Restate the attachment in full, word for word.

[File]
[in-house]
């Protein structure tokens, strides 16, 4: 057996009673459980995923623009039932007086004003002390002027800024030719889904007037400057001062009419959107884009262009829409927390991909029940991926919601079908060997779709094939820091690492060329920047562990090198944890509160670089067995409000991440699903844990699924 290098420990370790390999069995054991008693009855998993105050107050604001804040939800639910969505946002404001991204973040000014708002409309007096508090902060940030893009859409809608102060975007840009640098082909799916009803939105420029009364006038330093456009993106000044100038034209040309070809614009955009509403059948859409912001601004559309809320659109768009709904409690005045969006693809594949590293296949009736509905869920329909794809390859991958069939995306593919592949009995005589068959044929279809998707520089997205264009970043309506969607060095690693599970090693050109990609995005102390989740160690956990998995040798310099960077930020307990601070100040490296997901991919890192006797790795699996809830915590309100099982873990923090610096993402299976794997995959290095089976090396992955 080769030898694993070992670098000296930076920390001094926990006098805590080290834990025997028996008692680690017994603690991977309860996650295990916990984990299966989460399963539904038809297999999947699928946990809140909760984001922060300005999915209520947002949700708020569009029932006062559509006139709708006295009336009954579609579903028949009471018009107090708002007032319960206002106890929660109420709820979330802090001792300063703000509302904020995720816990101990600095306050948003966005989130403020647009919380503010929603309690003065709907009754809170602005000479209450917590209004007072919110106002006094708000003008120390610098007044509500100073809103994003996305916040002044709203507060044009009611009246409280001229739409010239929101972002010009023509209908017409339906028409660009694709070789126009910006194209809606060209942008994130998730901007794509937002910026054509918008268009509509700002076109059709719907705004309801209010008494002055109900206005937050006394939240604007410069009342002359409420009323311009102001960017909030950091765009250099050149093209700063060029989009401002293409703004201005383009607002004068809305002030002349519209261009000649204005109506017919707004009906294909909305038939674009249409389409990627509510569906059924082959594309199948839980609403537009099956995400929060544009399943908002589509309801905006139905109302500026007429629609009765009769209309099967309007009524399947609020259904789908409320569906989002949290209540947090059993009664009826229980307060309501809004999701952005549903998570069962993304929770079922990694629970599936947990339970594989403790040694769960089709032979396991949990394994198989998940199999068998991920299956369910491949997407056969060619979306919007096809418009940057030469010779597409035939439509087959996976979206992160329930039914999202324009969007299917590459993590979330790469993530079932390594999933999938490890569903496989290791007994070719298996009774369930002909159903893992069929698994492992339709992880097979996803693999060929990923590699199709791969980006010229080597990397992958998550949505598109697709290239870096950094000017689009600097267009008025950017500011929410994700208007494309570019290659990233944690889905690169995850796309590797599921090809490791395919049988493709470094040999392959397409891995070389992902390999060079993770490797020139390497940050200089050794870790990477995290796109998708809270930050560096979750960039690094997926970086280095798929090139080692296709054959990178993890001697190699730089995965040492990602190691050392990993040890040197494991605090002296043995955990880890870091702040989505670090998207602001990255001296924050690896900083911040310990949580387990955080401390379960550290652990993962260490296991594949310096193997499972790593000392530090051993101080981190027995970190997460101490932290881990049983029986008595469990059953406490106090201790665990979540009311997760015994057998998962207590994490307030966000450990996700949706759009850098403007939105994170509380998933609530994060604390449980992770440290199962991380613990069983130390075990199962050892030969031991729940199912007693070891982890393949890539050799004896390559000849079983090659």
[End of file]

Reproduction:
[in-house]
């Protein structure tokens, strides 16, 4: 057996009673459980995923623009039932007086004003002390002027800024030719889904007037400057001062009419959107884009262009829409927390991909029940991926919601079908060997779709094939820091690492060329920047562990090198944890509160670089067995409000991440699903844990699924 290098420990370790390999069995054991008693009855998993105050107050604001804040939800639910969505946002404001991204973040000014708002409309007096508090902060940030893009859409809608102060975007840009640098082909799916009803939105420029009364006038330093456009993106000044100038034209040309070809614009955009509403059948859409912001601004559309809320659109768009709904409690005045969006693809594949590293296949009736509905869920329909794809390859991958069939995306593919592949009995005589068959044929279809998707520089997205264009970043309506969607060095690693599970090693050109990609995005102390989740160690956990998995040798310099960077930020307990601070100040490296997901991919890192006797790795699996809830915590309100099982873990923090610096993402299976794997995959290095089976090396992955 080769030898694993070992670098000296930076920390001094926990006098805590080290834990025997028996008692680690017994603690991977309860996650295990916990984990299966989460399963539904038809297999999947699928946990809140909760984001922060300005999915209520947002949700708020569009029932006062559509006139709708006295009336009954579609579903028949009471018009107090708002007032319960206002106890929660109420709820979330802090001792300063703000509302904020995720816990101990600095306050948003966005989130403020647009919380503010929603309690003065709907009754809170602005000479209450917590209004007072919110106002006094708000003008120390610098007044509500100073809103994003996305916040002044709203507060044009009611009246409280001229739409010239929101972002010009023509209908017409339906028409660009694709070789126009910006194209809606060209942008994130998730901007794509937002910026054509918008268009509509700002076109059709719907705004309801209010008494002055109900206005937050006394939240604007410069009342002359409420009323311009102001960017909030950091765009250099050149093209700063060029989009401002293409703004201005383009607002004068809305002030002349519209261009000649204005109506017919707004009906294909909305038939674009249409389409990627509510569906059924082959594309199948839980609403537009099956995400929060544009399943908002589509309801905006139905109302500026007429629609009765009769209309099967309007009524399947609020259904789908409320569906989002949290209540947090059993009664009826229980307060309501809004999701952005549903998570069962993304929770079922990694629970599936947990339970594989403790040694769960089709032979396991949990394994198989998940199999068998991920299956369910491949997407056969060619979306919007096809418009940057030469010779597409035939439509087959996976979206992160329930039914999202324009969007299917590459993590979330790469993530079932390594999933999938490890569903496989290791007994070719298996009774369930002909159903893992069929698994492992339709992880097979996803693999060929990923590699199709791969980006010229080597990397992958998550949505598109697709290239870096950094000017689009600097267009008025950017500011929410994700208007494309570019290659990233944690889905690169995850796309590797599921090809490791395919049988493709470094040999392959397409891995070389992902390999060079993770490797020139390497940050200089050794870790990477995290796109998708809270930050560096979750960039690094997926970086280095798929090139080692296709054959990178993890001697190699730089995965040492990602190691050392990993040890040197494991605090002296043995955990880890870091702040989505670090998207602001990255001296924050690896900083911040310990949580387990955080401390379960550290652990993962260490296991594949310096193997499972790593000392530090051993101080981190027995970190997460101490932290881990049983029986008595469990059953406490106090201790665990979540009311997760015994057998998962207590994490307030966000450990996700949706759009850098403007939105994170509380998933609530994060604390449980992770440290199962991380613990069983130390075990199962050892030969031991729940199912007693070891982890393949890539050799004896390559000849079983090659």